5 Cables Every Office Needs

If you run a business in the digital age, connectivity needs to be a top priority. When your staff can’t connect to a given device or to the internet, productivity will certainly suffer. Unfortunately for your organization, this problem is probably more common than you’d think. More than 80% of businesses said they experienced office internet connectivity issues on a regular basis during 2017. And on average, those businesses reported more than four internet service disruptions every month. Not surprisingly, 77% of businesses that experienced these disruptions said the events had a negative impact on their organization’s profitability.

5 cables every office needs

That’s often where having the right equipment comes in. The type and quality of cables your office has, for instance, can make a big difference in your ability to stay connected. Here are five different types of cables your office shouldn’t be without.

  1. UTP (Unshielded Twisted Pair) Cables: UTP cables are used for both telephone and Ethernet access. AT&T originally developed the 25-pair color code that’s still used today in most UTP cables. These cables include four pairs of wires protected by colorful jacket sheathings. The wires are twisted a specific number of times to reduce interference from other kinds of wires and electronic devices.
  2. Fiber Optic Cables: Fiber optic cables contain a glass or plastic core that’s surrounded by protective materials. They’re typically associated with high-speed internet access (many businesses use them to ensure a connected network between different buildings), but the technology is nothing new. Fiber optics have actually been around since the 1870s, but this technology is still considered to be one of the fastest and most cost-efficient options for data transmission.
  3. HDMI Cables: First developed in 2002 to transmit audio and video signals, HDMI cables can connect personal computers, TVs, Blu-Ray and DVD players, gaming consoles, digital audio devices, video projectors, and more. Many digital cameras and mobile phones come equipped with miniature versions of HDMI ports. Rather than being used for data transfer, these cables are used to send signals for higher quality viewing. They’re what allow you to hook up a laptop to a large screen TV for presentations — a must for many businesses today.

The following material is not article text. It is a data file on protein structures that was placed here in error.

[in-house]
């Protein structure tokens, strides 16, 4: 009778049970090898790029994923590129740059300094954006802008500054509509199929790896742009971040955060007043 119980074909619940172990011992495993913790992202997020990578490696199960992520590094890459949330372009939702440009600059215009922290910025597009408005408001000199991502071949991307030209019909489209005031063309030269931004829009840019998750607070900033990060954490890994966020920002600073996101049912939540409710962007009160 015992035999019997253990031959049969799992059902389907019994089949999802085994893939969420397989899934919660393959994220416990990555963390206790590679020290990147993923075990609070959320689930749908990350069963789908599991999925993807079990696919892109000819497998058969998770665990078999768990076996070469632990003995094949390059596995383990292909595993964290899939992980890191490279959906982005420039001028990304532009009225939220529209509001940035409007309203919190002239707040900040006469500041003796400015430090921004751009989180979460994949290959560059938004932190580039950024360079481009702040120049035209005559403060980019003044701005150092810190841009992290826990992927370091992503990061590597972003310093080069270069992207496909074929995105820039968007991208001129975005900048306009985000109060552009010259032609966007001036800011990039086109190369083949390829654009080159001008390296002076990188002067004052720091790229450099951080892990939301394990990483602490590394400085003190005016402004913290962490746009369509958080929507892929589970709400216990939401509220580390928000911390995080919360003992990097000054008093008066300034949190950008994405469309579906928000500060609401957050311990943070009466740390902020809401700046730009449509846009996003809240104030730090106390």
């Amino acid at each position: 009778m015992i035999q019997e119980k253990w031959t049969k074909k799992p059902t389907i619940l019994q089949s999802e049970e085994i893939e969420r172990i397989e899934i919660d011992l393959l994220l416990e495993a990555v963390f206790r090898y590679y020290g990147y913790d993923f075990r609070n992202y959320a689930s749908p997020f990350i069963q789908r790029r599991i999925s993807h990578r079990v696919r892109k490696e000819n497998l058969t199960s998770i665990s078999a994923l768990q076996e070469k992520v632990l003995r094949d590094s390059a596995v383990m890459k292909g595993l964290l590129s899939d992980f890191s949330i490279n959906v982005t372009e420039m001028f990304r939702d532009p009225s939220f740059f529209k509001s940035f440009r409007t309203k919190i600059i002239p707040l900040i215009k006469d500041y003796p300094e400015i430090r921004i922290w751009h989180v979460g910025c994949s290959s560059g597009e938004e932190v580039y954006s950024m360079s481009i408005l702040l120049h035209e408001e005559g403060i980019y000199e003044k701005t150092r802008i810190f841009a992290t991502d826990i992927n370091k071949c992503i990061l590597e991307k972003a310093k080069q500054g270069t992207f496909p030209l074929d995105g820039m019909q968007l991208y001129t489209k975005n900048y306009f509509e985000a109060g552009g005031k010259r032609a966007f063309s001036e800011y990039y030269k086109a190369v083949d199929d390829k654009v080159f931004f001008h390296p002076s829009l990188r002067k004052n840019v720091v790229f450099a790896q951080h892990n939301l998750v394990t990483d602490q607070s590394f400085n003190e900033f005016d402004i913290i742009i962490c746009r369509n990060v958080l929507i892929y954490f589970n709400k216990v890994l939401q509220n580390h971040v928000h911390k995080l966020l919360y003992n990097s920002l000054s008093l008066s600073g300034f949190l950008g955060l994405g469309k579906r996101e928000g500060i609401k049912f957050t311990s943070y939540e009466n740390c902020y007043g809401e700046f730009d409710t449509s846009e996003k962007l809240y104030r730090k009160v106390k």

4. USB Cables: Unlike HDMI cables, USB cables are used to actually connect two devices and transport data between them. USB-B cables typically connect routers, computers, or printers. USB-A cables are often used in the office to connect your keyboard or mouse to your desktop computer. If you’ve ever connected your smartphone to your laptop to sync it or a digital camera to a computer to upload some images, you’ve used a USB cable.
  5. Ethernet Cables: Rather than relying on a wireless network, many businesses opt for a wired connection. Ethernet cables like Cat 5e and Cat 6 are often faster and more reliable than Wi-Fi. Although Wi-Fi networks can theoretically manage speeds of 1.3 Gbps, Ethernet connections can realistically provide speeds of 2.5 to 5 Gbps (as of 2018). In many cases, that makes for higher productivity and lower stress for employees.

In order for your organization to run smoothly, you’ll need access to reliable tools that keep you connected. By prioritizing the acquisition of high-quality cables like these, your employees will be able to do their jobs with ease, resulting in higher success rates for your business.

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